When 21-year-old Linus Torvalds, a then computer science student from Helsinki, released a new type of computing system built on a kernel he created on Aug. 25, 1991, he laid the foundation for what became the Linux operating system.
Today the Linux community is estimated to be 86 million users strong. It has become the backbone of large enterprises and is installed in government systems and embedded in devices worldwide.
That percentage of Linux users is a bit misleading. When we dig down under that 86 million figure, we find that server, network, and enterprise use of Linux is extensive. But the number of desktop Linux users is vastly less large.
Consider these statistics gleaned from a report compiled by Nick Galov:
- Microsoft Windows users (business and personal) number some 83 percent of the world’s computing market.
- At the start of 2021, the net market share of Linux was 2.35 percent.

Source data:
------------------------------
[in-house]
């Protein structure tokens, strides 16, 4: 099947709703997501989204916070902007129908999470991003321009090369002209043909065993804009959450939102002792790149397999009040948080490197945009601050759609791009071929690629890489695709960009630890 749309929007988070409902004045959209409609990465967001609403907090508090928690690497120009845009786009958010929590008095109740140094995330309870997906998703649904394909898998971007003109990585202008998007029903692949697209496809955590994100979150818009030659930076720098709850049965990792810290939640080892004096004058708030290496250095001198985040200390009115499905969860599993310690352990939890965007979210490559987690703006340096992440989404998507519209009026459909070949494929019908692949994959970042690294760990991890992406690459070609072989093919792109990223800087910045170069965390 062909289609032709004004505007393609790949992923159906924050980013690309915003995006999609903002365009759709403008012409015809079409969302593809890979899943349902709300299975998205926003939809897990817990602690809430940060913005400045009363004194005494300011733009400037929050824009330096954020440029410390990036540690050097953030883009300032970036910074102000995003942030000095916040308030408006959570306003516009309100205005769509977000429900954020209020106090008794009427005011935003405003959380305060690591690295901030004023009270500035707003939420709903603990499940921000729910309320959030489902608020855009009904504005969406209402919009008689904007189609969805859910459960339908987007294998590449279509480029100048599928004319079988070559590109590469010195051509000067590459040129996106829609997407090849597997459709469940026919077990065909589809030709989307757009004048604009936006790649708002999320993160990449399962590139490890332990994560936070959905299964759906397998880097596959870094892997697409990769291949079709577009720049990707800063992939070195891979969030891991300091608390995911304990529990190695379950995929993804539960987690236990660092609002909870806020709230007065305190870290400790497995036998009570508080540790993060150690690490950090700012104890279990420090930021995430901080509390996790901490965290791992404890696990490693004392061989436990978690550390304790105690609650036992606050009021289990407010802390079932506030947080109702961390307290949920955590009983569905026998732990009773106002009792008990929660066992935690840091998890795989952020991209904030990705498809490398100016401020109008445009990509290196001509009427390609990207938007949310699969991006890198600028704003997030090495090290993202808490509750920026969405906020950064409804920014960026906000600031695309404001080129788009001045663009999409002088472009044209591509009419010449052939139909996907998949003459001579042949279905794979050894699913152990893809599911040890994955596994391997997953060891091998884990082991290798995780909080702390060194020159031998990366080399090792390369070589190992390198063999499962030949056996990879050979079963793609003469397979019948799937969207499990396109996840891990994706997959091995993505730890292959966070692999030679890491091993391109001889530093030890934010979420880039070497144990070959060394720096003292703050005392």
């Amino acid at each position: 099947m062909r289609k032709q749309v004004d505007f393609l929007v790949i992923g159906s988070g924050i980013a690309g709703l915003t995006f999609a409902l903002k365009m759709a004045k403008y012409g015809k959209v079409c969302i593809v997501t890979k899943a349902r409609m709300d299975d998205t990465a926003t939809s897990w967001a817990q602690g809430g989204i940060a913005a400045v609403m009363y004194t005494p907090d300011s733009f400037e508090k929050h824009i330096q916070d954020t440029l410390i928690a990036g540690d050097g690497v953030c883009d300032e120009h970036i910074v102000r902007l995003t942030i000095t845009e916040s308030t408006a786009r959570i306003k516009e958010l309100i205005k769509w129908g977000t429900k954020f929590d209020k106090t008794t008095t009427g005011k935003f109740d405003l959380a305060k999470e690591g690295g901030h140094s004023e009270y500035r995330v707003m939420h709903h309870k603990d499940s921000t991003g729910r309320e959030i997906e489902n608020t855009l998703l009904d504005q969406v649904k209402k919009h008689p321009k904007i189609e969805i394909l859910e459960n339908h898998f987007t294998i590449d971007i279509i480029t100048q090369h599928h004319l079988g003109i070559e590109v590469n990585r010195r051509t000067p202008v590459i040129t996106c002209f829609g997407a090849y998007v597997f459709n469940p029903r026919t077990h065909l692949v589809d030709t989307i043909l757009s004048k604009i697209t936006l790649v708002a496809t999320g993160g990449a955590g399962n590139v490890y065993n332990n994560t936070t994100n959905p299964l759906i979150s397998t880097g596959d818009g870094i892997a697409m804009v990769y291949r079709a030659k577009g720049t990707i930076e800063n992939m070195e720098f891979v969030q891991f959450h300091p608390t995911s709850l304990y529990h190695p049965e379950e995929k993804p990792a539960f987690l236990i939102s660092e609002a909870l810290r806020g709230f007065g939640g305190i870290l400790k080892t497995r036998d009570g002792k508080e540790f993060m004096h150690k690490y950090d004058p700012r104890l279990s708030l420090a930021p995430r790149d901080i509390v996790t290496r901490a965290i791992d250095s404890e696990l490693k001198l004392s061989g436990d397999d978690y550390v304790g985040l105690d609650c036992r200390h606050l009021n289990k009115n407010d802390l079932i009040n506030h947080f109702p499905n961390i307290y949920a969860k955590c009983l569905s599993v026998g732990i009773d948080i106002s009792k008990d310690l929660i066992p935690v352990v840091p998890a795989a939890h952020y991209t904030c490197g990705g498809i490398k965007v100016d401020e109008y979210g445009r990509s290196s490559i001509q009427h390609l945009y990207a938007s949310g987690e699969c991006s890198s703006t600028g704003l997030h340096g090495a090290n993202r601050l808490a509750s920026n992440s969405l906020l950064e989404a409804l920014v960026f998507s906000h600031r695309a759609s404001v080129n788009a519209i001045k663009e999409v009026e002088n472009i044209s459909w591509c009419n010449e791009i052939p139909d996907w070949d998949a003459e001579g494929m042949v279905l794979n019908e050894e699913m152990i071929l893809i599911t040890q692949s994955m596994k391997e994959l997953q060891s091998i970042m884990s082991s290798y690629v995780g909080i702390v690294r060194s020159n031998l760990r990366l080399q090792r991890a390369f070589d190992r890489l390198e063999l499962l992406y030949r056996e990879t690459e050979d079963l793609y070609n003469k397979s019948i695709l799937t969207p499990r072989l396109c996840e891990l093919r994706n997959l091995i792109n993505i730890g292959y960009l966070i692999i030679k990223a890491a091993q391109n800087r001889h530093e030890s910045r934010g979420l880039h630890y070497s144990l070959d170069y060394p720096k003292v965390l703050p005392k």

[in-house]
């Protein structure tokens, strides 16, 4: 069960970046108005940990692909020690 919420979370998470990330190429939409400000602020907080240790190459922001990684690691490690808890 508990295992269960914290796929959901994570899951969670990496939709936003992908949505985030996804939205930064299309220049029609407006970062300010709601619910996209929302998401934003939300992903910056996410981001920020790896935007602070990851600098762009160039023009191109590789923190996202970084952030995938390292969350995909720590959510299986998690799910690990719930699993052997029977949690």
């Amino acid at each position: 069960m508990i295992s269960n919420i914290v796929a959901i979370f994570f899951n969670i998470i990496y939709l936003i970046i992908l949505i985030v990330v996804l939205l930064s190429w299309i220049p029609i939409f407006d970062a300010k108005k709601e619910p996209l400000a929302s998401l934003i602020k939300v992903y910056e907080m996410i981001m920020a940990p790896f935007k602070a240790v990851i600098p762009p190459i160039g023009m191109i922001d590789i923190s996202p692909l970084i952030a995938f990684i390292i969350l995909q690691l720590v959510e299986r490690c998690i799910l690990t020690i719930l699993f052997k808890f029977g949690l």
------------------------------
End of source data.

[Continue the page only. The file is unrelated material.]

- Digging deeper, we find that 100 percent of the world’s top 500 supercomputers run on Linux.
- So do 96.3 percent of the top one million servers. They, too, run on Linux.
- Only two of the top 25 websites in the world do not use Linux.
- When it comes to cloud computing infrastructure, 90 percent run on Linux, and nearly all of the best cloud hosts use it.
So yes, Linux is of vital importance to technology globally. For some industries, running proprietary software on an open-source Linux distro is not the exception — it’s the rule of thumb.
“Almost every network and security device available today runs a Linux kernel,” Chris Grundemann, analyst at engineering-led technology research firm GigaOm, told LinuxInsider.